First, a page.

Such arrangements draw historical inspiration from the colonialist doctrine of discovery. First articulated by a Catholic pope in the 15th century, this edict granted European discoverers automatic ownership over any land they encountered that was occupied by "pagans." Over the years, US Supreme Court justices, from John Marshall in 1823 to William Rehnquist in 1978, have repeatedly invoked the doctrine of discovery in justifying their decisions to restrict the powers of Native courts, especially in regard to prosecution of non-Native people.

Impact of Jurisdictional Issues

The implications of this have been devastating. The referral of Native people charged with felonies on reservations to federal jurisdiction typically means much longer sentences than they would face under state or tribal authority. Former prosecutor for the Pine Ridge Reservation, Heather Dawn Thompson has called this system "absolutely an inequity." A 2003 federal commission on the issue recommended reform but to date no major changes have taken place. A similar body, the Tribal Issues Advisory Group, was formed by the US Sentencing Commission in 2014 to address these issues further.

To make matters worse, the Oliphant decision created a license for white people and other non-Native people to commit crimes on reservations. While in theory, such offenses should be subject to federal prosecution, according to tribal rights lawyer, Tara Houska, (Couchiching First Nation) the Feds rarely pick up such cases. Statistics bear her out. In a study covering 2005 to 2009, federal prosecutors declined to pursue 52 percent of the violent cases referred to them by tribal authorities and 67 percent of sexual abuse cases. In 2011 alone, federal authorities declined to prosecute 65 percent of rape charges. Eighty-six percent of these involved non-Native men. The victimization rate for sexual assaults against Native women is 2.5 times the national average.

Native activists have pushed back on these jurisdictional issues and gained some victories. The 2013 reauthorization of the Violence Against Women Act granted the right for tribal authorities to prosecute domestic violence cases against non-Native reservation residents or non-Native people married to a Native person. But tribal courts still cannot prosecute rape, other sexual assaults or domestic violence cases against non-Native people who don't live on a reservation or aren't married to a Native American.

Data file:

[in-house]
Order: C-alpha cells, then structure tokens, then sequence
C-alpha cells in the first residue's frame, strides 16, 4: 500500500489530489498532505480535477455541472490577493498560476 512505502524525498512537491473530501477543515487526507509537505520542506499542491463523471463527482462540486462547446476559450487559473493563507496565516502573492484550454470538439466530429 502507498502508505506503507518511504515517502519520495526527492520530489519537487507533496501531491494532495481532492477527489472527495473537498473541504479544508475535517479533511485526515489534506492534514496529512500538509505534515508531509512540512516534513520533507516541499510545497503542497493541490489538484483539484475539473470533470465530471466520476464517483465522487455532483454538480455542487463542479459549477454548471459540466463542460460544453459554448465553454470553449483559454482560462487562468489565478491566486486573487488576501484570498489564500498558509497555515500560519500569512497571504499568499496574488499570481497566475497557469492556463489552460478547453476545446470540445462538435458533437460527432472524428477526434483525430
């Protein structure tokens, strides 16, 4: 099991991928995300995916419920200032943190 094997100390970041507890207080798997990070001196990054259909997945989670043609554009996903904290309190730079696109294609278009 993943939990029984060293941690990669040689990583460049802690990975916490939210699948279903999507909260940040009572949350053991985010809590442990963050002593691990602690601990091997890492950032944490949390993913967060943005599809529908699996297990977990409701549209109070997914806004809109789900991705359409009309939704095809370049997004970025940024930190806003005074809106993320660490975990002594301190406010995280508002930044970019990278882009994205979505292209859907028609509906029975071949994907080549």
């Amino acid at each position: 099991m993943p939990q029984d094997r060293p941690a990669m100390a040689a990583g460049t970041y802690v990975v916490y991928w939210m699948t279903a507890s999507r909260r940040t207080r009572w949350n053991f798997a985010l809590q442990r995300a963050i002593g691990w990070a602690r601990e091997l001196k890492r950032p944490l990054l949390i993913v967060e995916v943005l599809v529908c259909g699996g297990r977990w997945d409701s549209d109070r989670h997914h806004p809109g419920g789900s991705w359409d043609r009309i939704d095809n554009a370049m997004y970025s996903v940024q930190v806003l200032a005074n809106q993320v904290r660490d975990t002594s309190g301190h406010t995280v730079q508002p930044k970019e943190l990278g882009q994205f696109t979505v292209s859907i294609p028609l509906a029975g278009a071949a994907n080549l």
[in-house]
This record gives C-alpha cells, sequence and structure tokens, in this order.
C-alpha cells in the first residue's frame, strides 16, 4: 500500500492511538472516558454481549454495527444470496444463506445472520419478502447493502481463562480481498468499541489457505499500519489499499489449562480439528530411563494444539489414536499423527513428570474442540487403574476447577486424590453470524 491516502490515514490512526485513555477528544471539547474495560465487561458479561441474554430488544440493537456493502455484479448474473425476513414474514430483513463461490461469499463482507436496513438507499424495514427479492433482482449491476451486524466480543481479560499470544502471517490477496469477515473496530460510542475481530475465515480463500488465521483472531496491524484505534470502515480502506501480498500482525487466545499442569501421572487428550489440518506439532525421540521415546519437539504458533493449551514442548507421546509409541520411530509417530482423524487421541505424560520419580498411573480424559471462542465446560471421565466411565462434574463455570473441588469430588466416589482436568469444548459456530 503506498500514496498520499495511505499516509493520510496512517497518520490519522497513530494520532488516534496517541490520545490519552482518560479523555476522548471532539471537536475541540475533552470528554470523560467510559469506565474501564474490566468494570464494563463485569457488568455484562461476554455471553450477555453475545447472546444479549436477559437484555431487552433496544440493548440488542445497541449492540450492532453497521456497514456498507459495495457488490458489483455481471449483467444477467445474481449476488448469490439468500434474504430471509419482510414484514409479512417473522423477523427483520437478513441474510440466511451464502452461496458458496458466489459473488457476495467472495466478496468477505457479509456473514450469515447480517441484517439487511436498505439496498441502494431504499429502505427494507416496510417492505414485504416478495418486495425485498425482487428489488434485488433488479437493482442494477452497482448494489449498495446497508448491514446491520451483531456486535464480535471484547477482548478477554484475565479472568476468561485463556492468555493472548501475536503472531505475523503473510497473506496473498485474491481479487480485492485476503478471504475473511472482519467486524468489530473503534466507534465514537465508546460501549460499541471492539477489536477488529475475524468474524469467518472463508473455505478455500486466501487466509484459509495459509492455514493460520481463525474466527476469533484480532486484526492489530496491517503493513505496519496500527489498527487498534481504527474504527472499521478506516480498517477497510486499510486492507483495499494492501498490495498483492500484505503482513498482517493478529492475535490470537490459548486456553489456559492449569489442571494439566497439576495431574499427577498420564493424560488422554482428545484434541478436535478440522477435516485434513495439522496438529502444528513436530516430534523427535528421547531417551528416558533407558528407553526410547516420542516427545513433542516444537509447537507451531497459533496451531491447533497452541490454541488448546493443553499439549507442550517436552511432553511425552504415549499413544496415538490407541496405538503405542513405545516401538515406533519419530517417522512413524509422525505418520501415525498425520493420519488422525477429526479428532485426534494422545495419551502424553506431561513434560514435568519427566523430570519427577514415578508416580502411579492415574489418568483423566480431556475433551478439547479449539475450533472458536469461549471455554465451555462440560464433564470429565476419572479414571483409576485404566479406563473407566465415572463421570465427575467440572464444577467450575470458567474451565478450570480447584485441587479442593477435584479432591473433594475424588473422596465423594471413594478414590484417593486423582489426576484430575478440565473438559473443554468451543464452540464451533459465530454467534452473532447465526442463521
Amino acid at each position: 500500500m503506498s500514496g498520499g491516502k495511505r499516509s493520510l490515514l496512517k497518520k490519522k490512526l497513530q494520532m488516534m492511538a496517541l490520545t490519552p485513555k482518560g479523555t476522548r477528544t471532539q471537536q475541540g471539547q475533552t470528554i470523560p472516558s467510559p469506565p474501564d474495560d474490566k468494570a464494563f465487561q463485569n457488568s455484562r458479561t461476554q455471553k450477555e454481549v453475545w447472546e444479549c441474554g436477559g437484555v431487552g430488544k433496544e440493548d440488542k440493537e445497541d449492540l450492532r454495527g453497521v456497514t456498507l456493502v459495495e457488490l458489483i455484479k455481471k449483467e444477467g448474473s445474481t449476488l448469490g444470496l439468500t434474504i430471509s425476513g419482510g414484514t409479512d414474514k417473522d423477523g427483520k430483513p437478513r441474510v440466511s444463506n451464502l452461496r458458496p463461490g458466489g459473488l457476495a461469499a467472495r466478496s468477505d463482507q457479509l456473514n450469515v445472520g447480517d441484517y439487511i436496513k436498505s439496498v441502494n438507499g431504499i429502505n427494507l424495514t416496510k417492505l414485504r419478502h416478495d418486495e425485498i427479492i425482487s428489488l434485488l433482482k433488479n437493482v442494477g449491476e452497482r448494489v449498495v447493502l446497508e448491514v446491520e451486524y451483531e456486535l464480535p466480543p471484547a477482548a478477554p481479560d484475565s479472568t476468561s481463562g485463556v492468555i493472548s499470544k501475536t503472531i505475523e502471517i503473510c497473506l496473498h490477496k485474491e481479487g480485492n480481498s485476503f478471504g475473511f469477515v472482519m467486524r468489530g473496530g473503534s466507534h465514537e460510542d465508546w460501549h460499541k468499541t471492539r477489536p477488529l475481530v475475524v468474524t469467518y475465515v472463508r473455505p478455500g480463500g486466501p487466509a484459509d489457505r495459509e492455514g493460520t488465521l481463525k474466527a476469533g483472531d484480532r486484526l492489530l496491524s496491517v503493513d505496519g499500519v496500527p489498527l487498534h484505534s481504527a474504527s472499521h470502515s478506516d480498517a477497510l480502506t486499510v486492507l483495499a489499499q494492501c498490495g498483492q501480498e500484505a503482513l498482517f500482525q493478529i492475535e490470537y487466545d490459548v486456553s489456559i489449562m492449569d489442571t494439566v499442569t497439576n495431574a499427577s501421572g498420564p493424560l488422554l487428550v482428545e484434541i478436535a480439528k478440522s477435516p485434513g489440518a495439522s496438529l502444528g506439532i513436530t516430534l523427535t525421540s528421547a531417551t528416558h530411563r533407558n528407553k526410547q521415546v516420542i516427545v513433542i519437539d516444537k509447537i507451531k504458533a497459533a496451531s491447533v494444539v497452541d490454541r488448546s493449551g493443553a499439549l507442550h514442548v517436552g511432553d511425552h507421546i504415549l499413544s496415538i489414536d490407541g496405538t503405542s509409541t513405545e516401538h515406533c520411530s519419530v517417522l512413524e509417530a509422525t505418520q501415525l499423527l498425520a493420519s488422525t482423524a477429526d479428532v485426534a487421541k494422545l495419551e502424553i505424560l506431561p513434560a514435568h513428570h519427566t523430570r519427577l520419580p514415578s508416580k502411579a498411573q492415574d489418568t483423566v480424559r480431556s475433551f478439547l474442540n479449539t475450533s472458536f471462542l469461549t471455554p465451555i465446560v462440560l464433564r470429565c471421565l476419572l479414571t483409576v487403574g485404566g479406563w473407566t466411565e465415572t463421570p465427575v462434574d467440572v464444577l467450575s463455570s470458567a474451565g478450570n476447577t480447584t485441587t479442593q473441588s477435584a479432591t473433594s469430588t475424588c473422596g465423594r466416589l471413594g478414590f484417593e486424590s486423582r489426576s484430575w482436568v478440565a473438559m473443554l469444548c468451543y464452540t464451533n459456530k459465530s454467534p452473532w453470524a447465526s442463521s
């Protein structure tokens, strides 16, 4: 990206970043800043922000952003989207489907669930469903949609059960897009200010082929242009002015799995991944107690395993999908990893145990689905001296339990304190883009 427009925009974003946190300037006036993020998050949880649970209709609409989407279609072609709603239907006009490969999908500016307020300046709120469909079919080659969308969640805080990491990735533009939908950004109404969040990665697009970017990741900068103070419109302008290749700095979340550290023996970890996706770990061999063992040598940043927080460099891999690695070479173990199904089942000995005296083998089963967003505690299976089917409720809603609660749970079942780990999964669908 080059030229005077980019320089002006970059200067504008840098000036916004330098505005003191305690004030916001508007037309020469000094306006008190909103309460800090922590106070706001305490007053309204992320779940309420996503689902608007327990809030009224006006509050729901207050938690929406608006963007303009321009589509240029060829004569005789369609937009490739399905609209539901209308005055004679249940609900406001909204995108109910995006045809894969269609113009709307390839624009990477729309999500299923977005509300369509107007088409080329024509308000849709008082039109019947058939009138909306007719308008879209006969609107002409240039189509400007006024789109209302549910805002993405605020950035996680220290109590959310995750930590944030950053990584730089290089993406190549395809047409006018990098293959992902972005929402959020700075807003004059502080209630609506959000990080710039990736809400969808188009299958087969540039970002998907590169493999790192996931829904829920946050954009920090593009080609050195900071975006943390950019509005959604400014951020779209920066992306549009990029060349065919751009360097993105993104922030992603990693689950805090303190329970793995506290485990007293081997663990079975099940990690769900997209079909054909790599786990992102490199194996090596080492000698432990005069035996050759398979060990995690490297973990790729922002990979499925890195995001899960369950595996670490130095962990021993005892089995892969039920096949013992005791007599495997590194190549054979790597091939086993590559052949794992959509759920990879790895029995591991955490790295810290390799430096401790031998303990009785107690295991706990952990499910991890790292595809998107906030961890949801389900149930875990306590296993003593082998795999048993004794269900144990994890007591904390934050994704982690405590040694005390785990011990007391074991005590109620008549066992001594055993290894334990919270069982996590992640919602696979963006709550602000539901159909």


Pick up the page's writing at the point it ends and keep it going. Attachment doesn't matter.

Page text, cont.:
"Kill the Indian and Save the Man"

While the legal frameworks applied to Native peoples are an important component of the genocidal agenda, historically the criminalization of Native culture has been of equal significance. Bans on traditional dancing, drumming, speaking of Native languages and wearing long hair fell under this rubric. The process deepened through the expansion of what Estes refers to as "institutions of containment and control," especially residential schools. These schools began in the aftermath of the Civil War and operated for more than a century. Gen. Richard Henry Pratt was the founder of the first and perhaps most famous of these institutions, the Carlisle Indian Industrial School in Carlisle, Pennsylvania. Pratt aimed to achieve "assimilation through immersion" largely by creating a regime of military-style discipline to inculcate European culture. Pratt once proclaimed, "A great general has said that the only good Indian is a dead one. In a sense, I agree with the sentiment, but only in this: that all the Indian there is in the race should be dead. Kill the Indian in him, and save the man."

The legacy of criminalizing Native culture goes hand in hand with the criminalization of poverty.

John Riley, another Indian school superintendent, added a financial rationalization to Pratt's genocidal dictum: "Only by complete isolation of the Indian child from his savage antecedents can he be satisfactorily educated, and the extra expense attendant thereon is more than compensated by the thoroughness of the work." While such rhetoric may seem like a nightmare from a distant past, as Tara Houska told Truthout, "the legacy still carries on ... my own grandmother went to boarding school ... a lot of people are still trying to get over the forced assimilation and boarding school era."